Written by Bruce Deitrick Price
Every attempt to improve education in this country will fail unless we first make sure that children can read. This goal, however, is impossible to reach, given that the Education Establishment aggressively obstructs our path.
Dysfunctional is the best way to describe the Education Establishment’s official doctrine on reading. These methods are endlessly praised; but they don’t work.
The only hope is that parents by the millions understand how reading should be taught, so they can demand proper methods. This article tries to explain the basics in a few words.
In 1955, Rudolf Flesch wrote a famous book called “Why Johnny Can’t Read.” He showed that English is a phonetic language and must be read phonetically. What does that mean? Very simple. You see an object such as “a” and you know to say “ah.” That’s it. Each letter signifies a sound (or a cluster of similar sounds). Soon you see “ha” and know to blend the two sounds and say “ha.” You see "hat" and know to blend the three sounds and say "hat." It's a beautiful thing.
Flesch explained that many children can’t read because they were not taught letters and sounds. Instead they were told to memorize entire words. As a hypothetical example, they are shown an object such as “fjhq” and told to say “bike.” You are probably thinking: but that’s completely arbitrary. Precisely. The Whole Word approach to reading means that all mnemonic clues are given up.
To a six-year-old, English words (or sight-words, as the educators call them) seem without logic or reason. That’s the problem. Memorizing large numbers of arbitrary designs is an extremely difficult project.
Test yourself on these eight symbols: ^ ) % ~ # > ” <. Memorize that they are pronounced: “This is not how we learn to read.”
It’s just eight symbols. Take a few hours. Write them down over and over. Do you think you’ll reach the point where you can quickly read these symbols in a different order, for example: > “ % ^ # ) < ~
This test will probably seem awkward and difficult. Please wallow in those feelings of helplessness. Now you know the essence of what most children experience when they try to memorize their first 25 sight-words:
the of and a to in is you that it he for was on
are as with his they at be this from I have
Note there is no logic in the order, no story. There are no clues to suggest pronunciation. Many designs look almost alike. When the children are alone, they can read only what they have perfectly memorized.
Remember, they don’t know the alphabet and sounds. Children are trying to identify shapes or designs, much as we recognize pennies, dimes, nickels and quarters at a glance. Children with exceptional visual memories can make progress. But the average child has a great deal of trouble with this. Slower children fail from the first weeks onward.
The Internet is full of professors and merchants enthusiastically extolling the glories of sight-words. Here is one version of the official doctrine:
“During preschool and the primary grades your child is building the foundations for a lifetime of reading. One of the building blocks of a strong foundation in reading is sight-words. The ability to easily identify and understand high-frequency words in texts helps the young reader move efficiently and effectively through reading tasks. While it is important for young readers to master the core set of 220 high-frequency words by the end of third grade, this does not mean that sight-word instruction ends on the last day of the third grade school year. Sight-word instruction should be an important part of the fourth grade reading program as well....”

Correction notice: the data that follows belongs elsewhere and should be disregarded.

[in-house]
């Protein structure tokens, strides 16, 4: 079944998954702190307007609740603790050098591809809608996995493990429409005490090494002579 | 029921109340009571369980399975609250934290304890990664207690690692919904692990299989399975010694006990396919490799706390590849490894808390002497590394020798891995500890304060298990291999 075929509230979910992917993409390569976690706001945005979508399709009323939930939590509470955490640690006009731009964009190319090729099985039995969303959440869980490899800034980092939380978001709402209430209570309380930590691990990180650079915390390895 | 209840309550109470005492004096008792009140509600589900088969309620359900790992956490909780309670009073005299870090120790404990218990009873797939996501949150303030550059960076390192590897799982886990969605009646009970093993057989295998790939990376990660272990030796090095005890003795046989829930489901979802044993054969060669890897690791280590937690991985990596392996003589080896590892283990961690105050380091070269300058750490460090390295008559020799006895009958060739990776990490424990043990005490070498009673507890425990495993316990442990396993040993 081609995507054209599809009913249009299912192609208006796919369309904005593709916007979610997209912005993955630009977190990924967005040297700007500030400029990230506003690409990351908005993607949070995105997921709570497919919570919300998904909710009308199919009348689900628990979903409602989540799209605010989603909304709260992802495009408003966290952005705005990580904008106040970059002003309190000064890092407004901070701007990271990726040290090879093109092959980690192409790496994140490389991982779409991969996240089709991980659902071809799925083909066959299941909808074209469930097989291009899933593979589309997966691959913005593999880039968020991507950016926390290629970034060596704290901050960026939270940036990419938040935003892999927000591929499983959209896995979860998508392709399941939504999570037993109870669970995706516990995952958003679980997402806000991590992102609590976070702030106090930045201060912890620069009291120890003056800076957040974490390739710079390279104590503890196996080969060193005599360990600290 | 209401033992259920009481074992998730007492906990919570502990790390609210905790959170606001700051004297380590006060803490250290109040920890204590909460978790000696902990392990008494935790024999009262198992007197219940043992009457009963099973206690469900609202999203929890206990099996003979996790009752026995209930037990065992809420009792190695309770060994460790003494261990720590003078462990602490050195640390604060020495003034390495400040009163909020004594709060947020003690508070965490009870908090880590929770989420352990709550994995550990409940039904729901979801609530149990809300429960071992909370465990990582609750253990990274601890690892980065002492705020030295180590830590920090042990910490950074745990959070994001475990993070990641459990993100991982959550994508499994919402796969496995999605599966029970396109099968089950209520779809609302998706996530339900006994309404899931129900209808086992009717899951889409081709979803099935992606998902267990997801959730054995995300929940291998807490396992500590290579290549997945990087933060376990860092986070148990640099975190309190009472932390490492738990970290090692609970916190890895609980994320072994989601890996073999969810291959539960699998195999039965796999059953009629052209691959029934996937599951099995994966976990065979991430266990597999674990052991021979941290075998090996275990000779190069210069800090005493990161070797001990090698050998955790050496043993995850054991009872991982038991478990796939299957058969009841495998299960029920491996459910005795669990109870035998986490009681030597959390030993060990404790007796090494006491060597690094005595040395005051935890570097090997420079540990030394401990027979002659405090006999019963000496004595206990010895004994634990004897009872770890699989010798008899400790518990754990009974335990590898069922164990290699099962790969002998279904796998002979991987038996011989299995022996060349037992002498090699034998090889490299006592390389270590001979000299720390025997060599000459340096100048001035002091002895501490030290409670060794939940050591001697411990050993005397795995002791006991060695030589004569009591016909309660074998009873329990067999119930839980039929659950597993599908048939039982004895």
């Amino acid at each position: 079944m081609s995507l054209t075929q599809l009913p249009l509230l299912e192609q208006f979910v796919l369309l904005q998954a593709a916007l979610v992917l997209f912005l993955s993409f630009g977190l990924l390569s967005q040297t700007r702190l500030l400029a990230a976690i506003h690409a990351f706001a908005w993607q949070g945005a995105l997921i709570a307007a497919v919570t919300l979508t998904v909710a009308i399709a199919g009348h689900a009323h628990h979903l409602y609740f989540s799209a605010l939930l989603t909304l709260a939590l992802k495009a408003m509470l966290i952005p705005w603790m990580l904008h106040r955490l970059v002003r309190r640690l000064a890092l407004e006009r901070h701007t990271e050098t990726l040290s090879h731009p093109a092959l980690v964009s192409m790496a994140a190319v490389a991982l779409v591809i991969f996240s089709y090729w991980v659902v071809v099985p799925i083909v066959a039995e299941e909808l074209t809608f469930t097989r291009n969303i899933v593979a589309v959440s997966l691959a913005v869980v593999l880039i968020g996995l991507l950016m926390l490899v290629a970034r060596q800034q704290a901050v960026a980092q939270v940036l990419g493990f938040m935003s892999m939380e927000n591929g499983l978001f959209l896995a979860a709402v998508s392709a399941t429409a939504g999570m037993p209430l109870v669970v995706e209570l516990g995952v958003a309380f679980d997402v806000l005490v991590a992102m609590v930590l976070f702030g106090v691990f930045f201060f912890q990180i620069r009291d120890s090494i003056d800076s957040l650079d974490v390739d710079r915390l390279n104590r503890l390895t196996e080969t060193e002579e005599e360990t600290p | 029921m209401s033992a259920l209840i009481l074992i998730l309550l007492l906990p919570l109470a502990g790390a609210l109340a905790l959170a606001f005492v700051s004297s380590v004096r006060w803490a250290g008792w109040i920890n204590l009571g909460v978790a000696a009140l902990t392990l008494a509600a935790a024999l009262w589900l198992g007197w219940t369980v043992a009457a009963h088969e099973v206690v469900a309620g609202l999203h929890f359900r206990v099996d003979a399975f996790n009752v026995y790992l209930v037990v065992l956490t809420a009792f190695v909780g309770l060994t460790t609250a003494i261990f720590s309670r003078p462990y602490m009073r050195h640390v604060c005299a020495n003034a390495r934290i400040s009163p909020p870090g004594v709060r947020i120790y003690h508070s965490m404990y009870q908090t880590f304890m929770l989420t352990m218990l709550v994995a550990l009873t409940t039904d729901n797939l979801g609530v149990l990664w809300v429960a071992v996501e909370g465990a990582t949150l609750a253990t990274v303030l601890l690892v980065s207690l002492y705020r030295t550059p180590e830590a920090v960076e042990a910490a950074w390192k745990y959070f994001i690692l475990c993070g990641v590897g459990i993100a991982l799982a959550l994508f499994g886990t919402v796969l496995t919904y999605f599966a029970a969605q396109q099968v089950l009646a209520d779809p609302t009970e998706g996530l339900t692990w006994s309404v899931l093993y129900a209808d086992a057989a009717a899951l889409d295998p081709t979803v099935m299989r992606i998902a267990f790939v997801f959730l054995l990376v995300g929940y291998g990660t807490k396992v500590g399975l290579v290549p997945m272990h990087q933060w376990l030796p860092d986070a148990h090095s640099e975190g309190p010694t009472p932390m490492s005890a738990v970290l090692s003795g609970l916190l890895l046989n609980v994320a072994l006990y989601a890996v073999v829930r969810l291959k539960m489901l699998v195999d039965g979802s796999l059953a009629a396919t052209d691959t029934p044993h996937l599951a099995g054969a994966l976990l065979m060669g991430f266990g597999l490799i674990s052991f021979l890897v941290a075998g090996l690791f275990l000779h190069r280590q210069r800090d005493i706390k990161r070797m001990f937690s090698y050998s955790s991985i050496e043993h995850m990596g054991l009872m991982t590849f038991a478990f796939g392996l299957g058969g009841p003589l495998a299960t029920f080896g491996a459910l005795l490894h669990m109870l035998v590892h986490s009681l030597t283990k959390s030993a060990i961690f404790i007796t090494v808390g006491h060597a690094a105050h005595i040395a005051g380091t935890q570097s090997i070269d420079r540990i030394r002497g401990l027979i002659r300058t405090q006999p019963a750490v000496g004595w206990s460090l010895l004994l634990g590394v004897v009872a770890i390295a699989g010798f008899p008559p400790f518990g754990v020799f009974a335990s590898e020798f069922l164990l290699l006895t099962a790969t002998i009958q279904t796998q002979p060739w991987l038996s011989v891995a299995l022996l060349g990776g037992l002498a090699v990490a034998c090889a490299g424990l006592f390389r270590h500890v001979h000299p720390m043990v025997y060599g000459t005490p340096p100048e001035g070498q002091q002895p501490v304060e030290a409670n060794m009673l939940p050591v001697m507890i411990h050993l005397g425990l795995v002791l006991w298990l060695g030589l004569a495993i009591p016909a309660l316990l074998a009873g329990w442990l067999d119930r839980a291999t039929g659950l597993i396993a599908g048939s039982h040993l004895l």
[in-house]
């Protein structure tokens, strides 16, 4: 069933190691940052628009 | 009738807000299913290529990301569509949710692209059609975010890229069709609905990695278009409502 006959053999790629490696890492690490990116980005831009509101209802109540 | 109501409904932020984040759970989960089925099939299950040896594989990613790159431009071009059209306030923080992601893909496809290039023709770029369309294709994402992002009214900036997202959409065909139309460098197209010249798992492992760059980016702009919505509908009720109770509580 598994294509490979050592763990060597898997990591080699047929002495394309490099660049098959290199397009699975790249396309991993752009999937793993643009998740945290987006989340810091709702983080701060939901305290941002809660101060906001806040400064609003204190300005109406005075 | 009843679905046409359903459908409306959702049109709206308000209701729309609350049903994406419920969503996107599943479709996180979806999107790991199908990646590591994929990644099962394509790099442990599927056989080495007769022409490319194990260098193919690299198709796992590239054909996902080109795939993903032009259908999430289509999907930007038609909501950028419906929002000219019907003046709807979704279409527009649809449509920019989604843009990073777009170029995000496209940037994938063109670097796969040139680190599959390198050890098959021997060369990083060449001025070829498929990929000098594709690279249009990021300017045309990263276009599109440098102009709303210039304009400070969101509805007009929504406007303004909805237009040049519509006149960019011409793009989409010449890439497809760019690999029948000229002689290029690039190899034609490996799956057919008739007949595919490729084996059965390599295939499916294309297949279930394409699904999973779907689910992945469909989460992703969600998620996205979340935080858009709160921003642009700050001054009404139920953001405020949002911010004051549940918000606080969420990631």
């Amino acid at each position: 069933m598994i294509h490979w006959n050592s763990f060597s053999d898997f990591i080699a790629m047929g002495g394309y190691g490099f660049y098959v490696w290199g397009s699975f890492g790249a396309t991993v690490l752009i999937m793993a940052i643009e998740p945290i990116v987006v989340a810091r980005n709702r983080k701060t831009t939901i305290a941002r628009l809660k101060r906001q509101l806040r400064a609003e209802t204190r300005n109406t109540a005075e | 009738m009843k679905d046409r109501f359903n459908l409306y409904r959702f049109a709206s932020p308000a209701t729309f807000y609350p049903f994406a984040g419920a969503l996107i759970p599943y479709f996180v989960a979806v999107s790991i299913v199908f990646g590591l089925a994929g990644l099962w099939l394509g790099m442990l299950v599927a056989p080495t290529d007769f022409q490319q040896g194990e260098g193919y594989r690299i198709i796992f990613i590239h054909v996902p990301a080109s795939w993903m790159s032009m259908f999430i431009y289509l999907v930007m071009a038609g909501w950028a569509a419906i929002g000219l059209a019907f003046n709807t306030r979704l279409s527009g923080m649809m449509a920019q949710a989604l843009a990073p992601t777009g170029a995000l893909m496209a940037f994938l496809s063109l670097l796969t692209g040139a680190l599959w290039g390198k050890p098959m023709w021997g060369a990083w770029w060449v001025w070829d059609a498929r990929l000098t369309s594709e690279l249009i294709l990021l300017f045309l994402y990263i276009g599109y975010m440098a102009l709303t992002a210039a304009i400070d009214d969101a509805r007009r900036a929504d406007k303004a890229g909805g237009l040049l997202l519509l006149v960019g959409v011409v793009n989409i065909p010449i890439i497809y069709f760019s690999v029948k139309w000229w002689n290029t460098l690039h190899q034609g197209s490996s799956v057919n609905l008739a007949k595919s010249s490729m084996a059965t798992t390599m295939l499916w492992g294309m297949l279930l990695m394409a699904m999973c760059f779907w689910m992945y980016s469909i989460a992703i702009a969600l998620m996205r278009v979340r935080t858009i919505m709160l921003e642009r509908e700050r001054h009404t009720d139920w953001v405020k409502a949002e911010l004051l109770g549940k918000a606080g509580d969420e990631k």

This is insane. You can tell from the low goals that this approach is tedious and slow. Even in the fourth grade the students will be readers only in a very limited sense. Clearly, they haven’t been reading stories, geography, newspapers, real books, etc.
Now compare this glacial progress with systematic phonics, which generally allows first graders to read in less than six months. Read, that is, tens of thousands of English words.
Here is more of the cheerful con from our Education Establishment: “Sight words free up a child’s energy to tackle more challenging words. Reading is tough work! As fluent readers we often underestimate the amount of focus and energy reading takes when you don’t know most of the words on the page before you.”
Typically, sight-words don’t free up anything. Children search desperately in their memories for what each design might be. It never gets easier. The official doctrine actually tells kids to GUESS or SKIP AHEAD, which is what illiterate people necessarily do.
Of course, the brain always looks for easier ways to do things. After a delay of a few years, most children figure out the phonics inside the sight-words. (And most schools teach some phonics mixed with the sight-words.) But the very process of memorizing sight-words undercuts the phonics reflex. There may be subtle impairments, often called dyslexia. This helps explain why we have so many millions of adults who can read to some degree but don’t read for pleasure.
Almost half the children never do find the phonics. Those children become functional illiterates, able to recognize roughly 200-2000 sight-words, logos, product names, street names, etc. The US is said to have 50,000,000 functional illiterates.
In summary, Phonics is a vast mnemonic device fairly easy to master. Whole Word, with no mnemonics, is a vast Illiteracy Machine. Why does the Education Establishment keep pushing this kid-killer? Are these people incompetent, greedy, subversive, sadistic, or what?--
Bruce Deitrick Price is an author and education reformer. Improve-Education.org, the writer’s site, has many articles about reading. ("42: Reading Resources" is a good place to start.)